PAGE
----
3 Tips for (Safely) Grilling With Kids

Various condiments sitting on a stainless steel table next to grilling utensils

Grilling is a traditional pastime for dads, but your kids may want to help you too, just like they help mom in the kitchen. Grilling is a little different than cooking in the kitchen, though. While the kids can pitch in on preparation, you need to set some ground rules to keep them safe.

Grilling Safety Basics

First, any grill – whether gas or charcoal – should be kept outdoors and away from the house and deck railings. The National Fire Protection Association also advises that you position it away from the eaves of your roof and any overhanging trees.

When grilling up your food, stay in the cooking area the whole time and make sure your children are a safe distance away from the grill to prevent burns, just as you would with the stove or oven in the kitchen.

Food Safety for Grilling

The last you thing you want when grilling is to make anyone sick, especially your kids. Children are more susceptible to foodborne illness than adults, so make sure your grill is clean and meats are cooked to the proper temperature. Be sure to use separate plates for raw and cooked meats to prevent contaminating cooked meat with the raw juices.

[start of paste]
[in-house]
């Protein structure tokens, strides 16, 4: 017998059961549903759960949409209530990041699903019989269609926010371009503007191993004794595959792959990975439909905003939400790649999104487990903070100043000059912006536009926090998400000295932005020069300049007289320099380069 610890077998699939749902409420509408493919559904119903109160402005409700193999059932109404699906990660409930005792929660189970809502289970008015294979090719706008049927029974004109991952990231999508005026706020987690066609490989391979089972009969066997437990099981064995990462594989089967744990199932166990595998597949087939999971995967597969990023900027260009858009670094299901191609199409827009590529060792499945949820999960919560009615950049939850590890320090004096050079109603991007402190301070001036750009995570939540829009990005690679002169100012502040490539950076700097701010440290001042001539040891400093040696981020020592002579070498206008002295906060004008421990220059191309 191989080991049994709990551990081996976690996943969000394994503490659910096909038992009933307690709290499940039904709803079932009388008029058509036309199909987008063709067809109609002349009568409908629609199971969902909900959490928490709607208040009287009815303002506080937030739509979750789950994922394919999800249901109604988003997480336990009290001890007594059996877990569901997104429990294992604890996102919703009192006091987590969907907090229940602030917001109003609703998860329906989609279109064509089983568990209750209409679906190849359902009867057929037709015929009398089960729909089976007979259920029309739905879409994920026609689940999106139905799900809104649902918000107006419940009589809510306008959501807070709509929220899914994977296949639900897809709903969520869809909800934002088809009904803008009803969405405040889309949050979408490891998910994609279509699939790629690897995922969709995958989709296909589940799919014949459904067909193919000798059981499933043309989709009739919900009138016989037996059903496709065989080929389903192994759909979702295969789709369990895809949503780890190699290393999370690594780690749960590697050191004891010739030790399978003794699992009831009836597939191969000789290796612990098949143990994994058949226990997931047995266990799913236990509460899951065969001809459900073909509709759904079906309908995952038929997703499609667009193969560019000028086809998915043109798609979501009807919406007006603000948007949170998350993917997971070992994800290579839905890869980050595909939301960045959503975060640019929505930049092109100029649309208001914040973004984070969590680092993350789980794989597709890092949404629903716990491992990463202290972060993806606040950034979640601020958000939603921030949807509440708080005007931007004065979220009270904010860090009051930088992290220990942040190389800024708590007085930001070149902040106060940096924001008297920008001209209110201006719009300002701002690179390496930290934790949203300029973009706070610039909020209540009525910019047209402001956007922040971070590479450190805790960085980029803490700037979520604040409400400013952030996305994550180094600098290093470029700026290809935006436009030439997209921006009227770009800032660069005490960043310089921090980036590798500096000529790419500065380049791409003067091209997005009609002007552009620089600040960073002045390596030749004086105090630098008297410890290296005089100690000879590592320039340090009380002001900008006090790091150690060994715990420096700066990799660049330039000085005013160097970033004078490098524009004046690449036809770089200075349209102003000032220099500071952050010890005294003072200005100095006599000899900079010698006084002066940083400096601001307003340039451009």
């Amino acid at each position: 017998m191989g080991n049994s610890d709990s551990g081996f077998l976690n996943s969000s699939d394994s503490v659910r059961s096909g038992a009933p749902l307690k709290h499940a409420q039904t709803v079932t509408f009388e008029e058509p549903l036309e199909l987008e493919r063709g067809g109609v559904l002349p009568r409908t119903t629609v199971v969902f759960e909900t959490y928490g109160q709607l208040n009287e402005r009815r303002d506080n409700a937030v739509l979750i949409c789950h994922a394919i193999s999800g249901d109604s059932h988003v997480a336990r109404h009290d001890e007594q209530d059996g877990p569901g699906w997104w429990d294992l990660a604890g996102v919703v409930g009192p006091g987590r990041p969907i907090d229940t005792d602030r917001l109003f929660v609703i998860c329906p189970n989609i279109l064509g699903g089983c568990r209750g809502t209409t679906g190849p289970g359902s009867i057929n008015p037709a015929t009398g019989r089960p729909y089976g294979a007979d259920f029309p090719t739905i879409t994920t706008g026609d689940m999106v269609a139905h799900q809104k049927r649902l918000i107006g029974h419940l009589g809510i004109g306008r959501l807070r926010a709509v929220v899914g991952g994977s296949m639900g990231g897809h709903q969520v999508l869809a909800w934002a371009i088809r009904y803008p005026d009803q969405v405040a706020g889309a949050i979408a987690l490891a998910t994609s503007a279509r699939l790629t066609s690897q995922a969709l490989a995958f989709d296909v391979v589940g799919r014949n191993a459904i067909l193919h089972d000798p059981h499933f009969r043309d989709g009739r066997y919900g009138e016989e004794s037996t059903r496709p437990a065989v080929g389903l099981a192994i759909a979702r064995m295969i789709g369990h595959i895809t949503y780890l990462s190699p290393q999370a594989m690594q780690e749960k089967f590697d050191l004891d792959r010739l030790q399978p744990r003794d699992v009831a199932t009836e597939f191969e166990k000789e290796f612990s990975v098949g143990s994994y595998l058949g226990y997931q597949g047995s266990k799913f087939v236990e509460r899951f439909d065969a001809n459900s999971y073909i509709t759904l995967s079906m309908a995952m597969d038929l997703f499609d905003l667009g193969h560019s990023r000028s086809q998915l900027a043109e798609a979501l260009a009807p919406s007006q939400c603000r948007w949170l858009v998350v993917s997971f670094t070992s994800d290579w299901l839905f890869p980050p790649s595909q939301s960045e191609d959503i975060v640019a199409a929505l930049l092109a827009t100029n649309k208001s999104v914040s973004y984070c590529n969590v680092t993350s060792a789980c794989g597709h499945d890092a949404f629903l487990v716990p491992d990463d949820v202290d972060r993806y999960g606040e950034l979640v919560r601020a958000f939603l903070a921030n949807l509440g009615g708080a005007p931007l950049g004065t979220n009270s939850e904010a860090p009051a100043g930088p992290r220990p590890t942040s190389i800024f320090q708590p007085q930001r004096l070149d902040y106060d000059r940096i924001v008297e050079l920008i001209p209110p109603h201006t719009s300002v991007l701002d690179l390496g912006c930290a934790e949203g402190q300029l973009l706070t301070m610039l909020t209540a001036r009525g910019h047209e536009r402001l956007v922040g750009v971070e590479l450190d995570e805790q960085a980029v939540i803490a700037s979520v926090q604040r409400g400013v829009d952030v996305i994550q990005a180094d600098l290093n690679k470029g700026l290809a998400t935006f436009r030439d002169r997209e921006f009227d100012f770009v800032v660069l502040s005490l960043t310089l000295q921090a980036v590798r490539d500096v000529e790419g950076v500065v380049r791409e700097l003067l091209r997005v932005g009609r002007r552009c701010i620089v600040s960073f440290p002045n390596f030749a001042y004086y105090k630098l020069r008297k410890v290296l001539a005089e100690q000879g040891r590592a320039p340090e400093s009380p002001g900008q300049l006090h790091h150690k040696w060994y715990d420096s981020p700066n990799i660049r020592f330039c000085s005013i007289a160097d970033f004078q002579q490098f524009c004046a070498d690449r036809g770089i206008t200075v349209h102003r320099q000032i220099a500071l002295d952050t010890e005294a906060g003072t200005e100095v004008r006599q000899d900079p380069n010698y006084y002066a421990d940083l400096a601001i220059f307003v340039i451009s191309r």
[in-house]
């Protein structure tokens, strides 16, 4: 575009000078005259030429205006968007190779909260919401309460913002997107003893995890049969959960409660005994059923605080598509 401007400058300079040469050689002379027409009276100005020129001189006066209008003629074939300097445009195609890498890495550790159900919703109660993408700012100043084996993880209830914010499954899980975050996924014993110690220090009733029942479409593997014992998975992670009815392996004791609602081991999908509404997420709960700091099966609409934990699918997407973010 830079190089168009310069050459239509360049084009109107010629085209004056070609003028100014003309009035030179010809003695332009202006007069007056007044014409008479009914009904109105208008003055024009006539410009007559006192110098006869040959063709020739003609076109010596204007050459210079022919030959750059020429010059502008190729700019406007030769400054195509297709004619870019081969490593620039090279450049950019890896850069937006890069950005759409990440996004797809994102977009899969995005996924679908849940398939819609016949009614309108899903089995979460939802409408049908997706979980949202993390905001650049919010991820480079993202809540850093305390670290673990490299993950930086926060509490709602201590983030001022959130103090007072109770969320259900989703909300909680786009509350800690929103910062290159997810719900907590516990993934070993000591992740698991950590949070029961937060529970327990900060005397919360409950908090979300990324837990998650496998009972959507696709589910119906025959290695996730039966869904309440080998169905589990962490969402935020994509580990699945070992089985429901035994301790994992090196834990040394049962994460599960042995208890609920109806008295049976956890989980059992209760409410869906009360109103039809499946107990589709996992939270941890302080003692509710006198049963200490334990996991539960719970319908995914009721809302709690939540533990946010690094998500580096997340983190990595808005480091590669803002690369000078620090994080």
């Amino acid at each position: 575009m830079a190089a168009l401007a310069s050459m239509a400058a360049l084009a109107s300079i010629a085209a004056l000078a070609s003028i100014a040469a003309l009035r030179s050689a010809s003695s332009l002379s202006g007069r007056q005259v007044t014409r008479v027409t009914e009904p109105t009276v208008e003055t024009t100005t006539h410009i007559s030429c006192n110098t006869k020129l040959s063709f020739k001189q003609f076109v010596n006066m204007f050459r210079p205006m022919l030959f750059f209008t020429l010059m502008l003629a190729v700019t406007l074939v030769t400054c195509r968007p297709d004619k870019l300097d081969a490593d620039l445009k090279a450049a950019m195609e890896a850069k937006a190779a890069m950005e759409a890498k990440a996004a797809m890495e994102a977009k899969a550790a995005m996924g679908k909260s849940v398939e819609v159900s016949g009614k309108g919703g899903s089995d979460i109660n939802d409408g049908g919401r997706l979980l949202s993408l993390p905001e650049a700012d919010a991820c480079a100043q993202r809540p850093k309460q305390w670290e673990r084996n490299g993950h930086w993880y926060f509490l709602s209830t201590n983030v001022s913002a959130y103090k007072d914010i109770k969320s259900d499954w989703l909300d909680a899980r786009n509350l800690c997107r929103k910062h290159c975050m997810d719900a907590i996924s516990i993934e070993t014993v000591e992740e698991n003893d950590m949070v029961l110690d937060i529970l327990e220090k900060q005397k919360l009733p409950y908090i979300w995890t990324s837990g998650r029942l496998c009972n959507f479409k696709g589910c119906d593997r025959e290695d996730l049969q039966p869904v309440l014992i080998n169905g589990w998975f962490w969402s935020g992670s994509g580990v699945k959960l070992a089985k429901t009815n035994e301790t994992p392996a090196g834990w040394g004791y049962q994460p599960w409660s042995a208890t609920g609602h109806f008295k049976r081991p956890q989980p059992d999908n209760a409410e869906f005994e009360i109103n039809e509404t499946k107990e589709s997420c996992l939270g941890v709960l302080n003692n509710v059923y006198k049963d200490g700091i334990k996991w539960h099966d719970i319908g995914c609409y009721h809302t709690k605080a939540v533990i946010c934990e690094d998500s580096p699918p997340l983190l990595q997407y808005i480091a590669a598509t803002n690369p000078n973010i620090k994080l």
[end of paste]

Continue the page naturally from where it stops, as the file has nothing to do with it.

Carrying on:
It's the least fun part of grilling, but after you finish cooking and eating, clean your grill as directed by the manufacturer. Bacteria can grow on any leftover bits of food clinging to the metal, which may make your next grilled meal unpleasant. Use hot, soapy water to wash your spatula, tongs, basting brush and any other tools you used while cooking, or run them through the dishwasher.

Check your meats with a food thermometer to make sure they're cooked to the proper temperature:

  • Hot dogs and sausage: 160° F
  • Hamburgers: 160° F
  • Steak and pork: 145° F
  • Chicken: 165° F
  • Fish: 145° F

What Your Kids Can Do

While your kids shouldn't be flipping burgers or basting the chicken legs, they can help you with some of the pre-grilling prep work. If you make your own marinades or barbecue sauce, young children can get the ingredients out of the cupboard and refrigerator. Older children can measure and mix the ingredients or pour marinades over the meat.

Let your kids gather the hamburger and hot dog rolls, condiments and other fixings you might need. They can also set the table, so it's ready to go when your masterpieces are grilled to perfection — after all, your world-famous barbecue chicken legs will need some extra napkins!

Most importantly, be sure your kids wash their hands before and after handling food, and before they eat.